UTA student looks to make his mastery over Rubik’s Cube profitable
UTA student Anthony Brooks never travels anywhere empty-handed.
He is always carrying at least one Rubik’s Cube.
Brooks doesn’t fret about solving the puzzle. He can do it less than 10 seconds, and often much less.
The University of Texas at Arlington business management major belongs to a growing corps of dedicated Rubik’s Cube enthusiasts who compete in “speedcubing” on an international stage. It’s a hobby that has taken him throughout North America, South America and Europe. And it’s a hobby he hopes will yield a career eventually.
The Texas native decided on UTA after studying which business schools in his home state had good reputations.
“UTA had a great management program,” said Brooks, who has said that the business and entertainment aspects of the Rubik’s Cube appeal to him. Brooks wants to take what he learns in the classroom and apply it to that Rubik’s Cube business/entertainment model. “Plus, I wanted to come back to Texas after living in Michigan and the Northeast.”
The puzzle also has landed him in a Volkswagen YouTube commercial and attracted sponsors who have sent him to events around the globe. He has a YouTube video of his 6.42-second solve, a North American record at the time.
Even though Brooks says anyone can learn to solve the Rubik’s Cube, few can compete at the world-class level that he’s attained.
“It usually takes me three or four hours to teach someone how to solve the cube for the first time. Really, it’s a step-by-step logical process,” Brooks said. “I’ve just practiced more than most.”
Brooks’ latest feat was a second-place finish at the 2015 World Championship in Sao Paulo, Brazil, in July. He also finished third in the 2015 U.S. Nationals on Hilton Head Island, South Carolina, in August. His all-time best is 6.42 seconds at the 2014 Oklahoma Open. At home, he’s solved the puzzle in under 5 seconds.’
One of his cubing foes is Collin Burns, a 15-year-old Pennsylvania teen, who holds the world record at solving the 3D puzzle in 5.25 seconds.
Watching Brooks twirl the cube is like watching a concert pianist tickle the ivories. He waits for someone to scramble the puzzle, then studies it for 15 seconds or so, then twists, flips and turns the cube until all the tiles line up.
The secret, he says, is viewing the cube as individual pieces, rather than stickers, and moving them into place until all the six sides are a solid shade.
He makes it sound easy, but each time a cube is scrambled the game poses a different challenge. There are more than 43 quintillion ways to scramble a cube, the Rubik’s Cube website says.
The origins of the Rubik’s Cube dates to 1974, when a young Hungarian architecture professor, Erno Rubik, created what some describe as the best-selling toy ever. The puzzle was first called the Magic Cube but eventually took the name of its inventor.
The cube enjoyed a bump in popularity when it was featured in a scene from the 2006 film “The Pursuit of Happyness,” when actor Will Smith solved the cube while riding in a cab. With more than 350 million Rubik’s Cubes sold, the puzzle’s popularity is astronomical.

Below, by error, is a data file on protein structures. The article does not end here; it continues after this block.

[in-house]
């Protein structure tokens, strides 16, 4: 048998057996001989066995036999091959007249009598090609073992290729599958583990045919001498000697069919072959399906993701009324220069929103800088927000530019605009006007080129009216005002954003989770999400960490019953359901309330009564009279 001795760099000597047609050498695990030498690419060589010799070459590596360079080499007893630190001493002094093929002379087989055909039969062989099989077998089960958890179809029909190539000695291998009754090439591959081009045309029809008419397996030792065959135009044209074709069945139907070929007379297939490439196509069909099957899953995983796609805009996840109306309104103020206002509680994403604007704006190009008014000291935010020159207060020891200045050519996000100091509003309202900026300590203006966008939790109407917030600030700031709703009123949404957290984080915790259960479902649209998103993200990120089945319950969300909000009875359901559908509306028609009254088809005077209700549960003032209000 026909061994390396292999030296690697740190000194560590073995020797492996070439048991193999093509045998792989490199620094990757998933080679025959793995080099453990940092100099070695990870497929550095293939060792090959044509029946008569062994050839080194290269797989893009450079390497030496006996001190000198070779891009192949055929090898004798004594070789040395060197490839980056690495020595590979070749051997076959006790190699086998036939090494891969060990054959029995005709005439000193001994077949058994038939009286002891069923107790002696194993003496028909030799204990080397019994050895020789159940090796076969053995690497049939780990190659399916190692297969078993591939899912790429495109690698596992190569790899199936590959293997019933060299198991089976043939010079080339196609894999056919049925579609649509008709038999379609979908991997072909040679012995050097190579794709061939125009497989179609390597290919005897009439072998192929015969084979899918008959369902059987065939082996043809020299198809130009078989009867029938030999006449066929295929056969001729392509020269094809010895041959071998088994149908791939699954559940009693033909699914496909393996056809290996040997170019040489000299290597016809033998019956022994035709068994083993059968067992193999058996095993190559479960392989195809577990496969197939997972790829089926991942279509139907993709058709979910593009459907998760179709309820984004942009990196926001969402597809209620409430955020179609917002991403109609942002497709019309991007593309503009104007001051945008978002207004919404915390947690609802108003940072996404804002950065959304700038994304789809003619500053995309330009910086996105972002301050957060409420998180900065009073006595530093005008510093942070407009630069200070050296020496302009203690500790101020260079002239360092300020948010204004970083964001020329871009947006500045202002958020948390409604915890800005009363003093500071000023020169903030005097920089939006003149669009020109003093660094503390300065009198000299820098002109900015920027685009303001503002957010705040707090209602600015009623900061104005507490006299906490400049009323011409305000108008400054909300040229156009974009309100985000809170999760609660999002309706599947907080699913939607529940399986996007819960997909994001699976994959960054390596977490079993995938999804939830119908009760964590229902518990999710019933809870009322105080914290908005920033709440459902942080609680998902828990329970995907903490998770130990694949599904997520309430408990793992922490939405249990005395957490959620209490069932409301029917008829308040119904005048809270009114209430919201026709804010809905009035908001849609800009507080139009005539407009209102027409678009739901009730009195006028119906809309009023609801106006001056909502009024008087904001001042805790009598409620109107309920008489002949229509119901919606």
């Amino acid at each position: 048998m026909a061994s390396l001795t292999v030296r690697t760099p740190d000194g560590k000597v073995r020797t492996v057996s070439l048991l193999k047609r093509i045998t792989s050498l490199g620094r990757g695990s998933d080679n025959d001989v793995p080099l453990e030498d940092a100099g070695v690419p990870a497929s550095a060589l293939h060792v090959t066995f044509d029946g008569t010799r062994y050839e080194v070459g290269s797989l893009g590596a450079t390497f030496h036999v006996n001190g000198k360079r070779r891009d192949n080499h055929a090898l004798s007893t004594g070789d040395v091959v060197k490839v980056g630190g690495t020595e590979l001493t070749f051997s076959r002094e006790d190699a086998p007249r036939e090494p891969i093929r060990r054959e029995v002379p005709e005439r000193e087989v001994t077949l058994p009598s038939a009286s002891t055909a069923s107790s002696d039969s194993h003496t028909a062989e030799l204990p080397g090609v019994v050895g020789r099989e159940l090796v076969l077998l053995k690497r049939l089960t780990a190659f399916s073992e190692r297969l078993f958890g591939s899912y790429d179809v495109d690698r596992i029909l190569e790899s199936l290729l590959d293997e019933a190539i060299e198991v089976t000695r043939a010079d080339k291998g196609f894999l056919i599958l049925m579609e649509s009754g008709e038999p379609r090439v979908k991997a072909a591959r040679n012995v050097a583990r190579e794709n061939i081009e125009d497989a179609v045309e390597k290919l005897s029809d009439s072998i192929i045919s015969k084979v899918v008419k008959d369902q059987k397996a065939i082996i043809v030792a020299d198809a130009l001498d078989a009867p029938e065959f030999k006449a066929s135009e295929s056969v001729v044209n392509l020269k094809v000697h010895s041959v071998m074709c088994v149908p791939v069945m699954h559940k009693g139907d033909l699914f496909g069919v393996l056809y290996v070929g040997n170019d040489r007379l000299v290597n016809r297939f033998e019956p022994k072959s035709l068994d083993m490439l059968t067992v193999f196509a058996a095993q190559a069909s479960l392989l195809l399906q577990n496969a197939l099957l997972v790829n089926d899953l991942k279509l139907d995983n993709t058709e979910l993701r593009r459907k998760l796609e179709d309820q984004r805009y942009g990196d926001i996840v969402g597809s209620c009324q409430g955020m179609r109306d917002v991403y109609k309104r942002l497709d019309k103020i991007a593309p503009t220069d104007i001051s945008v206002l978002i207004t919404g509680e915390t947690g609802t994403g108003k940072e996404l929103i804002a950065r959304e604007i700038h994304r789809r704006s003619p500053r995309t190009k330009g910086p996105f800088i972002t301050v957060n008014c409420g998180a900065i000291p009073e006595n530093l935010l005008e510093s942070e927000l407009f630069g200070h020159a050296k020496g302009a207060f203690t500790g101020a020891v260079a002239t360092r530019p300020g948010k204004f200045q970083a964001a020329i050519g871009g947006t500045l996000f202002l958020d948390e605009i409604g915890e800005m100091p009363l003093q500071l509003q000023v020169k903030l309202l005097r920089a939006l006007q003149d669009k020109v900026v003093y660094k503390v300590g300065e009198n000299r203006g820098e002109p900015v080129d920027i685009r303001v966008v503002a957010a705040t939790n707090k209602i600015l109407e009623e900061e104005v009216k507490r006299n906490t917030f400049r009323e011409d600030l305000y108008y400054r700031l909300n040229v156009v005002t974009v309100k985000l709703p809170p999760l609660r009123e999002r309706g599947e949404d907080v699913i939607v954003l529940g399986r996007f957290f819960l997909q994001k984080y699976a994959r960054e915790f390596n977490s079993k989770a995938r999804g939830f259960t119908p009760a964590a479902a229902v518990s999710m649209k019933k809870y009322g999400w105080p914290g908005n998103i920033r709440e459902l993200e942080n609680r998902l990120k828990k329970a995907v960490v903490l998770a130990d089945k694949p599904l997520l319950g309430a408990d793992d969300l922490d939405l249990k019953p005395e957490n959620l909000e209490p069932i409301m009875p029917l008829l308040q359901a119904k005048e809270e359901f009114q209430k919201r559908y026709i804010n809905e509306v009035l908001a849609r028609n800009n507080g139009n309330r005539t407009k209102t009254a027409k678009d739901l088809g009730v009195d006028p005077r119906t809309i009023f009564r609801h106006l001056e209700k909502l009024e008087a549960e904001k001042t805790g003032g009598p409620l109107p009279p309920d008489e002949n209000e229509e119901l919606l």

Brooks began playing with the cube as a high school student in the Rio Grande Valley at the Science Academy of South Texas in Mercedes.
He and his brother, Brian, who also is a speedcuber and a UTA business freshman, spent an hour a day on the school bus from Ranch Viejo, their home, to school in Mercedes, and then back.
“In South Texas, you spend a lot of time on the road,” Brooks said. “I used that time to practice.”
After high school, Brooks attended college in Michigan.
“My obsession with in the cube died down a bit while I was up there,” Brooks said. “Then I started working at the Beyond Rubik’s Cube exhibition in New Jersey. I was the Liberty Science Center’s speedcuber-in-residence while David Blaine was the magician-in-residence. Being exposed to world-class, close-up entertainment is what got me interested in the performance aspect of speedcubing.”
Companies are taking notice now, though, sending the UTA senior to competitions around the globe.
“Without significant prize money at most competitions, it’s always been about individual improvement and bragging rights,” Brooks said. “Now, these competitions are often a great excuse to explore a new area.”
Brooks doesn’t stick to the conventional when solving the cube. He’s solved the puzzle underwater while holding his breath, blindfolded and one-handed.
Now, his base is The University of Texas at Arlington, though.
But Brooks won’t stay here long. This semester, he’s competing in tournaments in Atlanta, Vancouver, Phoenix and Portland.
“Sometimes it’s tough to juggle school and speedcubing, but certain memorization techniques I’ve developed from studying the Rubik’s Cube have practical applications in the classroom,” Brooks said. “I’d say it’s helped overall.”
One of Brooks’ management professors, Marcus Butts, discovered him solving the cube after class.
“Anthony has a true entrepreneurial spirit,” said Butts, upon first seeing his student’s cube prowess. “Anthony understands he need to earn his degree and apply the principles he learns to his talent of solving the Rubik’s Cube so quickly.”
About The University of Texas at Arlington
The University of Texas at Arlington is a comprehensive research institution of more than 51,000 students in campus-based and online degree programs and is the second-largest institution in The University of Texas System. The Chronicle of Higher Education ranked UT Arlington as one of the 20 fastest-growing public research universities in the nation in 2014. U.S. News & World Report ranks UT Arlington fifth in the nation for undergraduate diversity. The University is a Hispanic-Serving Institution and is ranked as a “Best for Vets” college by Military Times magazine. Visit www.uta.edu to learn more, and find UT Arlington rankings and recognition at http://www.uta.edu/uta/about/rankings.php.